How to Kill a Fortune 500?
A Fortune 500 enterprise is hard to kill in the physical world. In cyberspace, it can be surprisingly vulnerable, and the loss in shareholder value could exceed $30bn. Just look at the Equifax data breach, which cost the company over $5bn in shareholder value over a week, and didn't even involve any disruption of operations.
The most critical and vulnerable part of an enterprise is its information systems. If you can control, corrupt, and destroy the servers and the data in them, the enterprise stops.
Millions of Credentials
Most enterprises have not established or enforced policies on who can create and configure new SSH keys that grant access to servers. They lack a process to remove these credentials when employees leave or systems go away.
We have found over 3,000,000 keys in several Fortune 500 enterprises. Most large enterprises have hundreds of thousands to several million SSH keys that have been unaudited and unaccounted for. They grant access to servers, storage, and network devices.
90% unused, 10% grant root access
In the typical enterprise, about 90% of SSH keys are no longer used. They are access that was not properly terminated when people left. They grant access into disaster recovery systems, into backup systems, from test/development into production, and from personal user accounts to system accounts without a password.
What's worse, typically 10% of the keys grant root access (highest-level administrative access). Often, the keys grant access that bypasses privileged access management systems.
Some enterprises have over 5,000,000 automated logins using SSH. That's over 2 billion logins per year. There is nothing wrong with that, but just illustrates that the keys also fill critical business functions.
Spreading Throughout the Enterprise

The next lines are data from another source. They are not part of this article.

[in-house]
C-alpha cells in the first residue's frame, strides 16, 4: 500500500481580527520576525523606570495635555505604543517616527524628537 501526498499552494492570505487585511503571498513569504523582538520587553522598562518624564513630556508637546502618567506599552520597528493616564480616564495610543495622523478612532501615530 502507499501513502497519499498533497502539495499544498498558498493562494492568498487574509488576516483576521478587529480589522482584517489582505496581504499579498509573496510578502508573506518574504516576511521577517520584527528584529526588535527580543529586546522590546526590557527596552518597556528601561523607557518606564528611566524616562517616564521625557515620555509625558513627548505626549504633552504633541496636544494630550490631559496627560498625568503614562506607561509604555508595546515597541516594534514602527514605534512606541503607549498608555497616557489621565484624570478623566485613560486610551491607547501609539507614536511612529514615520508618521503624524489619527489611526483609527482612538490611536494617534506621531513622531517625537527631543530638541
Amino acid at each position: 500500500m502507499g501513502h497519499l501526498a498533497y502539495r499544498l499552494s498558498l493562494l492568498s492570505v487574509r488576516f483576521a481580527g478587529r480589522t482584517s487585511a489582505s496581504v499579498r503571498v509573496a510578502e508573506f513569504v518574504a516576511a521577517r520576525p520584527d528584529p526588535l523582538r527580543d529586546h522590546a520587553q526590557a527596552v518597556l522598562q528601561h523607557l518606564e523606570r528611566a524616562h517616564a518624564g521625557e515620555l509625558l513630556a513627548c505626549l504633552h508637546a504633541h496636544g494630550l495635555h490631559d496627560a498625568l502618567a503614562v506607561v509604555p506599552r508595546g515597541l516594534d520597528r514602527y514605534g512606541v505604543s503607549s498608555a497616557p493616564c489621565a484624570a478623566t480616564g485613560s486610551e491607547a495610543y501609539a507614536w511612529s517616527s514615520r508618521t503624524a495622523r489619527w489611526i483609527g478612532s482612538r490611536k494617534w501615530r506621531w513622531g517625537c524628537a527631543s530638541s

The keys can be used to spread an attack server-to-server, data center to data center. Penetrate a server, read private keys from the server, use the keys to penetrate other servers. Repeat. Using vulnerabilities to gain local root helps read all keys from a server.
To be stealthy, the attack can monitor the server for days or weeks to see which keys are used with what servers, and then piggyback on legitimate connections.
Once the attacker has root access, it is simple to corrupt data, wipe disks and tapes, and reprogram firmware to render the machine unbootable. Possibly even installing viruses in firmware so that the problem repeats if the old hardware is reused.
How long can a Fortune 500 be down before the reputation damage alone is so bad it never recovers? The damage to shareholders could be most of its market cap - perhaps $30bn.
Later this year, we are going full disclosure about the problem, with sample code for exploiting it. There have been hundreds of articles published on the topic, NIST has published guidelines, and multiple analysts have written about it. It is time to act!
SSH keys are industry best practice for server management automation, but the they must be managed and the legacy must be sorted out. Our best practice for addressing the problem includes:
- Defining a controlled provisioning and termination process for SSH keys
- Discovering existing legacy keys
- Monitoring key usage and eliminating the 90% of keys that are never used (a major quick win and cost saving!)
- Eliminating policy-violating keys, such as access from DEV/TEST to production or access from personal accounts to service accounts (another major quick win).
- Empowering application owners to sign off on all access and data transfers to/from their applications.
Call or message us for more information.
See Universal SSH Key Manager for detailed product information.
NIST (US National Institute of Standards and Technology) has published guidance on how to manage SSH keys. See NIST IR 7966 for more information.
ISACA has published on guidance on how to audit SSH, including SSH keys. See ISACA SSH Audit Practitioner Guidance.